“Maybe chemtrails are real,” I said to myself facetiously. I said this while reading about the Midwest debacle — the Iowa caucuses, which are on pace to make the 2000 Florida recount look respectable. I say this because, at least in Florida, the company involved didn’t name themselves “Shadow.” Maybe Evil Inc. was already taken. I don’t know about you, but when I want to instill confidence in my democratic process, the first name I look for on the internet is the company called “Shadow.”
By the way, the first line of Shadow’s company motto is — and I kid you not — “When a light is shining, Shadows are a constant companion.” It’s like learning that the Legion of Doom places its headquarters in Slaughter Swamp. It’s so utterly ridiculous on its face that I can’t even fathom the vetting process in the Iowa Democratic Party that led them to say, without hesitation, that the company that best represented their ideals in caucus voting was the company called Shadow.
But perhaps it is believable. We laugh because it’s hilarious, but as I have written in the past, memes that enter our public discourse tend to reveal more about us than we think. Shadow is funny because it just looks like the most incompetent conspiracy theory-laden company name ever. Bernie Sanders supporters are entirely on board with this line of thought, especially since Pete Buttigieg’s campaign paid for Shadow’s services, and it’s Buttigieg with the surprising win in Iowa.
We laugh at the meme because, frankly, we don’t have any trust in our institutions at this point. We believe there’s a non-zero percent chance any of these conspiracy theories could be right.
For example, we know China came out this week and dramatically increased the number of people it acknowledged as having contracted the coronavirus and died from it. China now acknowledges that the coronavirus has killed “636 people and infected at least 31,161, and many believe those official statistics are far from complete,” which is a dramatic increase from 73 deaths and 3,694 confirmed cases at the beginning of the week. No one believed the initial numbers out of China, and there’s little reason to believe them now.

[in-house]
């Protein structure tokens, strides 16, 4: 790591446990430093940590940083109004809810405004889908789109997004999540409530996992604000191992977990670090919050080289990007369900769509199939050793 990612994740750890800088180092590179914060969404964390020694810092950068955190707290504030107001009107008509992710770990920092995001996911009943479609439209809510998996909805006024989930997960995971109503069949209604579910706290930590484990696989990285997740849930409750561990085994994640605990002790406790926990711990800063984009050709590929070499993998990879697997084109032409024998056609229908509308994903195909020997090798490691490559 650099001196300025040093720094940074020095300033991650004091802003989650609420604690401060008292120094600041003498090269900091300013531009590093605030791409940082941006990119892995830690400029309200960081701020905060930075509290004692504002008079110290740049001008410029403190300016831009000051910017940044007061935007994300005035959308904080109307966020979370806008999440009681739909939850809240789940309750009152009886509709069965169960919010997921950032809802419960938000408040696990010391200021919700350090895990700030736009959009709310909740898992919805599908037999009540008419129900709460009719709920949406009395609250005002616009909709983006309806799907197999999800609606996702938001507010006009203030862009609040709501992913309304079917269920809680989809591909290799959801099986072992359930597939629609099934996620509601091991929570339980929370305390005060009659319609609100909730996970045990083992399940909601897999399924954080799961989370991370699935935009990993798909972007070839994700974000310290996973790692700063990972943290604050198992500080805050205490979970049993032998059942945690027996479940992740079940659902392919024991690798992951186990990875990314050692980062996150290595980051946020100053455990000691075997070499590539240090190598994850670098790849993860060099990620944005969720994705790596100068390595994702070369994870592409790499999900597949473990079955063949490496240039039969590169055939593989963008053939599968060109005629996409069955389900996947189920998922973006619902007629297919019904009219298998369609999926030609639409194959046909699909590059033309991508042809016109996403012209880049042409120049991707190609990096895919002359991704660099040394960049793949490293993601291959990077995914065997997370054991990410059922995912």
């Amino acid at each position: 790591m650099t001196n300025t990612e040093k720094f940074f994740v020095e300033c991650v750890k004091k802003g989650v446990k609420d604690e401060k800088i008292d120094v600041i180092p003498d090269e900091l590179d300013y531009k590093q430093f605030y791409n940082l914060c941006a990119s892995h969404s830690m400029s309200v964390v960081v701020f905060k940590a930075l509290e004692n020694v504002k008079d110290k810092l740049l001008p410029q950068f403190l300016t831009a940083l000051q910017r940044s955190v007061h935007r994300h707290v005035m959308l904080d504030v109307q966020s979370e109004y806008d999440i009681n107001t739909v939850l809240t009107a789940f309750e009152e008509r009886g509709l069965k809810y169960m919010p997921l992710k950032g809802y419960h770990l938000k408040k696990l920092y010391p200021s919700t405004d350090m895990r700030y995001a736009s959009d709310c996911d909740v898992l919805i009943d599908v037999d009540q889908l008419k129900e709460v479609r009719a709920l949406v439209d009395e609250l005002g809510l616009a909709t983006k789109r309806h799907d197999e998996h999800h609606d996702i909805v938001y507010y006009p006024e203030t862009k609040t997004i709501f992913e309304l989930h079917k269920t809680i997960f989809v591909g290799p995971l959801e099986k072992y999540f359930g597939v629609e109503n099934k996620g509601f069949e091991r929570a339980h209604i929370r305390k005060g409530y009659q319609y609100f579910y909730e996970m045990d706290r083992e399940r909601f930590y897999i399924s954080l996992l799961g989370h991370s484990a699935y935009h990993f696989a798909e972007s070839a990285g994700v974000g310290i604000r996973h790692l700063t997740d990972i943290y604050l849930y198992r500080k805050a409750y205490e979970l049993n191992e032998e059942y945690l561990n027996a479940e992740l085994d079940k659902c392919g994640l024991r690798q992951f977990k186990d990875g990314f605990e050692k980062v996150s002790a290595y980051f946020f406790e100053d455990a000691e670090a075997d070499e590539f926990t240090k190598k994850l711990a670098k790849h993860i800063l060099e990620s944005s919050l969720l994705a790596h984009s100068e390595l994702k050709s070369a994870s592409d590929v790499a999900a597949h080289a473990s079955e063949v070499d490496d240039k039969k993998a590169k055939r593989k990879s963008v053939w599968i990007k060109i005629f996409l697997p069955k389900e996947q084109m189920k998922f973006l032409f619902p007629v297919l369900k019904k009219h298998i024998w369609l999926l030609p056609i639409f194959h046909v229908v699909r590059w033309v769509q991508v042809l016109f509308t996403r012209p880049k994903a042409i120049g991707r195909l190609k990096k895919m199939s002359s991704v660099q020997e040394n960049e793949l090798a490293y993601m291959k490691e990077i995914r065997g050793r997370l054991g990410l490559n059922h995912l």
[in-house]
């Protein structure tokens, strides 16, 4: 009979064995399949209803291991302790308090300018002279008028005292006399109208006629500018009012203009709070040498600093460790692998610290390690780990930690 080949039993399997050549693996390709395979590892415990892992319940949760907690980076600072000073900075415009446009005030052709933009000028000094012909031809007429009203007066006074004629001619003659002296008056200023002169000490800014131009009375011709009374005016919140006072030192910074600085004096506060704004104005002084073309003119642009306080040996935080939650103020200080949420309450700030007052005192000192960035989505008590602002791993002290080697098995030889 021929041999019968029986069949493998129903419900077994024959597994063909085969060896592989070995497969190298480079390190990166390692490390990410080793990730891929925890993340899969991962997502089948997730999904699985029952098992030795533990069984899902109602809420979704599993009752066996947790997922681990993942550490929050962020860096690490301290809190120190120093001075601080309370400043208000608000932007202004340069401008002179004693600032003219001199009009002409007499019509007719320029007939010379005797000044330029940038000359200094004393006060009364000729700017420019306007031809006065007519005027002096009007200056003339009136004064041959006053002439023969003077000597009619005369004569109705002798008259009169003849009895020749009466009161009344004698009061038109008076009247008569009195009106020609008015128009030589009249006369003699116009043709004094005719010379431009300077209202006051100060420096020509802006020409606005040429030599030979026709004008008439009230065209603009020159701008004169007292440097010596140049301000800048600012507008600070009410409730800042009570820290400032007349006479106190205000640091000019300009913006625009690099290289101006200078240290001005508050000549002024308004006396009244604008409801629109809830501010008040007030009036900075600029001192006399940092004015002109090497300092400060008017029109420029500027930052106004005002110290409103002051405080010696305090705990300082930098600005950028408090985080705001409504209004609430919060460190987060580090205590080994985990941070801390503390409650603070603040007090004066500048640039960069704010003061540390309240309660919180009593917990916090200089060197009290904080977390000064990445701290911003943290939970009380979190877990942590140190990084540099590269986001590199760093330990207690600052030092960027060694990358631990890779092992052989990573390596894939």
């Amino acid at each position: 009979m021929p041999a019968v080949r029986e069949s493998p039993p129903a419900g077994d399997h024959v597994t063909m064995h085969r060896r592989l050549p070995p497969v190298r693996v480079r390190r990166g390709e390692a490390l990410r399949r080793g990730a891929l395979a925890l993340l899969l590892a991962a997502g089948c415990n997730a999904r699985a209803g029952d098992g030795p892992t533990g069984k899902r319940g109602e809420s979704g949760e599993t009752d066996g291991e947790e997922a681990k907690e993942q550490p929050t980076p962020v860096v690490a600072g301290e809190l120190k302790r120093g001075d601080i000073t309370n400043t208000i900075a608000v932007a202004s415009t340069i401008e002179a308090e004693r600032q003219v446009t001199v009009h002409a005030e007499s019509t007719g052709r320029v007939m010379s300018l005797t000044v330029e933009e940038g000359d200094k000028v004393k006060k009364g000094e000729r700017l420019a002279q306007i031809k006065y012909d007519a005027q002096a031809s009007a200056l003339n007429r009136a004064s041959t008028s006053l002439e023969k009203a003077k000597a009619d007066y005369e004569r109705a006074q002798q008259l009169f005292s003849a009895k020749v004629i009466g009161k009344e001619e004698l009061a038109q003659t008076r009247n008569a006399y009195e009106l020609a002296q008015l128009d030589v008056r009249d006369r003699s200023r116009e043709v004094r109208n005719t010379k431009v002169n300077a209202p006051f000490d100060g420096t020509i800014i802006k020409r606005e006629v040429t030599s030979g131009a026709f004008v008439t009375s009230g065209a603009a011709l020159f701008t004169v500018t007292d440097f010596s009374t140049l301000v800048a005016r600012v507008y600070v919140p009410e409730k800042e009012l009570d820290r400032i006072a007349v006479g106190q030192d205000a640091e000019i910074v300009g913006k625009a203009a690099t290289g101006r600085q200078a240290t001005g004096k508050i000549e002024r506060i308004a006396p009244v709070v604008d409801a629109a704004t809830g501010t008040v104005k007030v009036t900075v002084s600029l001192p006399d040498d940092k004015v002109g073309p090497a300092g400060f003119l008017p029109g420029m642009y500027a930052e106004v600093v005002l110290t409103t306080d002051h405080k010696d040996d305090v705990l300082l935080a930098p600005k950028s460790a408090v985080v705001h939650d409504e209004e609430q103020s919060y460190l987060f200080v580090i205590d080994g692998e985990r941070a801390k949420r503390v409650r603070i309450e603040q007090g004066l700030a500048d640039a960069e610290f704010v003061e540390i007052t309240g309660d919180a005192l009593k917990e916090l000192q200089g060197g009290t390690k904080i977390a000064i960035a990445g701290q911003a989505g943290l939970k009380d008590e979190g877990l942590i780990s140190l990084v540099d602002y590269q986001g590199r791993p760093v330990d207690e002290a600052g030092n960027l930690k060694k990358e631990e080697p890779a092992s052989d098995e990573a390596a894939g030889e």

It’s an open secret that China lies about its economic data, and has done so for decades. If they’re willing to lie on a quarterly basis about their GDP — why would we expect the truth about a potential epidemic?
The popular media narrative is that the virus is no more lethal than the common flu. And while that may be true, as narratives go, governments are shutting down flights to and from China, quarantining cruise ships, and more regarding this virus. The New York Times reports the Chinese are shifting to wartime powers to control their country and shutting down those who speak out on social media.
The meme about Epstein not killing himself, though it’s died down some, still permeates the culture. No one believes he actually committed suicide now. The circumstances surrounding Epstein’s death sound about as innocent as a political company named Shadow helping count caucus votes in Iowa.
We’ve reached a point where the reality we’re being told to accept from elite institutions is just laughable. Either these people are so thoroughly incompetent that they don’t even know how to count a caucus ballot, or there’s some conspiracy theory afoot that explains all the convenient mistakes.
Neither option is overly comforting. I tend to ascribe to a version of Hanlon’s razor on this: “Never attribute to malice that which is adequately explained by stupidity.” Except I’d rephrase it in this case and say, “never attribute to conspiracy that which is adequately explained by stupidity.”
The voting in Iowa happened out in the open. There are paper copies of all the ballots. Even if the app in question was hacked, and there’s plenty of evidence that the app could be easily hacked, there were people, cameras, and reporters everywhere, making any attempt to steal the election nearly impossible.
And even still, even with all of that, I’m still where I started: observing the utter collapse of trust in institutions. We don’t trust the media, government, or our cultural institutions to tell us the truth, treat us fairly, or provide strong and virtuous leadership. Instead, we’re left with memes that describe our capacity to laugh at what we’ve decided is either incompetence or an open conspiracy theory against us.
It would be nice if the elites and the institutions they inhabit would acknowledge the lost trust and work to regain it. But as with so many things, they seem more concerned with spinning narratives to defend their position than about fixing the issue. And so we’re left with our memes.
The election of Trump and the rise of Bernie Sanders in the Democratic Party should be a signal to elites that the public is increasingly tired of their games. But there is little evidence that elites are getting the message. They’re still pumping money into companies called Shadow Inc. and expecting everyone to accept it. I don’t think that works anymore.
And here’s the parting shot in all this: we know stories like the coronavirus in Wuhan, China, and the Jeffrey Epstein suicide are built on lies. If all these big stories keep revealing rotten underbellies, what incentive do we have to believe that companies like Shadow are merely incompetent political players? That’s not me putting on a tin-foil hat. I’m just trying to establish a reality in modern America.